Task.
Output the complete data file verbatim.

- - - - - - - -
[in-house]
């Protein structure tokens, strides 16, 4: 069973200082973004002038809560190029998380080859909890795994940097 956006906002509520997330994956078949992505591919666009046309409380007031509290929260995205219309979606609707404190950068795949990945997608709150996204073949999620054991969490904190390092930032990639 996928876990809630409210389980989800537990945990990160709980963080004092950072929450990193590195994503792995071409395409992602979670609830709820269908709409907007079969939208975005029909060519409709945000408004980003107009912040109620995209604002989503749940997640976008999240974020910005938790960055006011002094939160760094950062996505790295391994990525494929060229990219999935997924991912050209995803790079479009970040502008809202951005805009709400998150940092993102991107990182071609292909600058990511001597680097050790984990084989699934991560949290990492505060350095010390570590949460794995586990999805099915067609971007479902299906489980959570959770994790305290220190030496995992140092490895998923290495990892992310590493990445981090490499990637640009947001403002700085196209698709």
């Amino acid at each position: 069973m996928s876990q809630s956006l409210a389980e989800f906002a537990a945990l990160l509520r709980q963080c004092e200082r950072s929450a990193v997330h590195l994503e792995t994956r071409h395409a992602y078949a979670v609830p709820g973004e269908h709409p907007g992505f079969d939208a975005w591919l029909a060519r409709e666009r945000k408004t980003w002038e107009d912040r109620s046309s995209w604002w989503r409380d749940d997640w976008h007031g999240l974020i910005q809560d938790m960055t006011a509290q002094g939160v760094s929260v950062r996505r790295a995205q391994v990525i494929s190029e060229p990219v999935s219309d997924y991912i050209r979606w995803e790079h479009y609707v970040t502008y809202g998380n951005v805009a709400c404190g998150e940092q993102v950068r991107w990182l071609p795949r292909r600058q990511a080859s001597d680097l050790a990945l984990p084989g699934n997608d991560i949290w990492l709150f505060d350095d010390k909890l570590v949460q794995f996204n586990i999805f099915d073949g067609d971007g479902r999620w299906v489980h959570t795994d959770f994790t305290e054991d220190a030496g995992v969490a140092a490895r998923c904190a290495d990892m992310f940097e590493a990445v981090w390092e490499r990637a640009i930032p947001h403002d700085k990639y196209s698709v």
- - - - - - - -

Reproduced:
[in-house]
């Protein structure tokens, strides 16, 4: 069973200082973004002038809560190029998380080859909890795994940097 956006906002509520997330994956078949992505591919666009046309409380007031509290929260995205219309979606609707404190950068795949990945997608709150996204073949999620054991969490904190390092930032990639 996928876990809630409210389980989800537990945990990160709980963080004092950072929450990193590195994503792995071409395409992602979670609830709820269908709409907007079969939208975005029909060519409709945000408004980003107009912040109620995209604002989503749940997640976008999240974020910005938790960055006011002094939160760094950062996505790295391994990525494929060229990219999935997924991912050209995803790079479009970040502008809202951005805009709400998150940092993102991107990182071609292909600058990511001597680097050790984990084989699934991560949290990492505060350095010390570590949460794995586990999805099915067609971007479902299906489980959570959770994790305290220190030496995992140092490895998923290495990892992310590493990445981090490499990637640009947001403002700085196209698709």
């Amino acid at each position: 069973m996928s876990q809630s956006l409210a389980e989800f906002a537990a945990l990160l509520r709980q963080c004092e200082r950072s929450a990193v997330h590195l994503e792995t994956r071409h395409a992602y078949a979670v609830p709820g973004e269908h709409p907007g992505f079969d939208a975005w591919l029909a060519r409709e666009r945000k408004t980003w002038e107009d912040r109620s046309s995209w604002w989503r409380d749940d997640w976008h007031g999240l974020i910005q809560d938790m960055t006011a509290q002094g939160v760094s929260v950062r996505r790295a995205q391994v990525i494929s190029e060229p990219v999935s219309d997924y991912i050209r979606w995803e790079h479009y609707v970040t502008y809202g998380n951005v805009a709400c404190g998150e940092q993102v950068r991107w990182l071609p795949r292909r600058q990511a080859s001597d680097l050790a990945l984990p084989g699934n997608d991560i949290w990492l709150f505060d350095d010390k909890l570590v949460q794995f996204n586990i999805f099915d073949g067609d971007g479902r999620w299906v489980h959570t795994d959770f994790t305290e054991d220190a030496g995992v969490a140092a490895r998923c904190a290495d990892m992310f940097e590493a990445v981090w390092e490499r990637a640009i930032p947001h403002d700085k990639y196209s698709v």